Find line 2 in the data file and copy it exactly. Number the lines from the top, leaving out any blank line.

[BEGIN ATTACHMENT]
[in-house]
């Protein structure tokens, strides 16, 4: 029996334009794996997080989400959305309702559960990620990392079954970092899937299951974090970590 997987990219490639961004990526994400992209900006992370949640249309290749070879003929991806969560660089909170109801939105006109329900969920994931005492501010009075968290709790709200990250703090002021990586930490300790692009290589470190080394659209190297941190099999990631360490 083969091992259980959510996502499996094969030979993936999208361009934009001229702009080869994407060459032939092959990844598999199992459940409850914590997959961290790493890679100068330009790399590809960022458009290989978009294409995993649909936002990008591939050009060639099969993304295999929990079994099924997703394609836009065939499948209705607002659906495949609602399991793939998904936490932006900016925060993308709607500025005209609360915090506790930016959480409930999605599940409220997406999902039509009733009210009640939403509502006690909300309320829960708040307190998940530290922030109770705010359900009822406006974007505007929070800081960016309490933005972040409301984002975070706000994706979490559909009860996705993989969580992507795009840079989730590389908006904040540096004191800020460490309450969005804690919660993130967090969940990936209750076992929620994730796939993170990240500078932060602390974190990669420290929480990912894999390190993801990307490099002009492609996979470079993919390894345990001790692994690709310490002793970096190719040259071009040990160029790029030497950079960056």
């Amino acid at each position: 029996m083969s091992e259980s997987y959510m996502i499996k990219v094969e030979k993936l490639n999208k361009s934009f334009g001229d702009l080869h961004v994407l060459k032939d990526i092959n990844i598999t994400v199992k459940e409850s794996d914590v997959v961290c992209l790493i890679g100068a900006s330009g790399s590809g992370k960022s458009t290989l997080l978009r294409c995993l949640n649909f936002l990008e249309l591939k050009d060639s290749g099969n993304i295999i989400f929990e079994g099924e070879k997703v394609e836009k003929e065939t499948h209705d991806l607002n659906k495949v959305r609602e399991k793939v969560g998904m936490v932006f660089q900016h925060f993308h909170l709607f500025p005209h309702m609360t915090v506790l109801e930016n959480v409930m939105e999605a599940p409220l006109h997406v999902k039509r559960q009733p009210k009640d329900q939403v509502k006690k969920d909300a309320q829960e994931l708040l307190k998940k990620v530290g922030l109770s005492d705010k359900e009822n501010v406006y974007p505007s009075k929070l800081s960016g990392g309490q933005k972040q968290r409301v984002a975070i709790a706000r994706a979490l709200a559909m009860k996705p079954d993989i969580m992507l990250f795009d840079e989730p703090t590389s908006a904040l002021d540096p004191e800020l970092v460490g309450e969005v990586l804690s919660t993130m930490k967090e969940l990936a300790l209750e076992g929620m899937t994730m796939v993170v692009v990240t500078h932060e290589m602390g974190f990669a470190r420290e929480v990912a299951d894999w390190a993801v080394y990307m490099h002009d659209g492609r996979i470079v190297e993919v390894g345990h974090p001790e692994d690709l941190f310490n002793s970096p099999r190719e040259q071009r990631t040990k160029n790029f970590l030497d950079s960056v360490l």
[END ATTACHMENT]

């Protein structure tokens, strides 16, 4: 029996334009794996997080989400959305309702559960990620990392079954970092899937299951974090970590 997987990219490639961004990526994400992209900006992370949640249309290749070879003929991806969560660089909170109801939105006109329900969920994931005492501010009075968290709790709200990250703090002021990586930490300790692009290589470190080394659209190297941190099999990631360490 083969091992259980959510996502499996094969030979993936999208361009934009001229702009080869994407060459032939092959990844598999199992459940409850914590997959961290790493890679100068330009790399590809960022458009290989978009294409995993649909936002990008591939050009060639099969993304295999929990079994099924997703394609836009065939499948209705607002659906495949609602399991793939998904936490932006900016925060993308709607500025005209609360915090506790930016959480409930999605599940409220997406999902039509009733009210009640939403509502006690909300309320829960708040307190998940530290922030109770705010359900009822406006974007505007929070800081960016309490933005972040409301984002975070706000994706979490559909009860996705993989969580992507795009840079989730590389908006904040540096004191800020460490309450969005804690919660993130967090969940990936209750076992929620994730796939993170990240500078932060602390974190990669420290929480990912894999390190993801990307490099002009492609996979470079993919390894345990001790692994690709310490002793970096190719040259071009040990160029790029030497950079960056």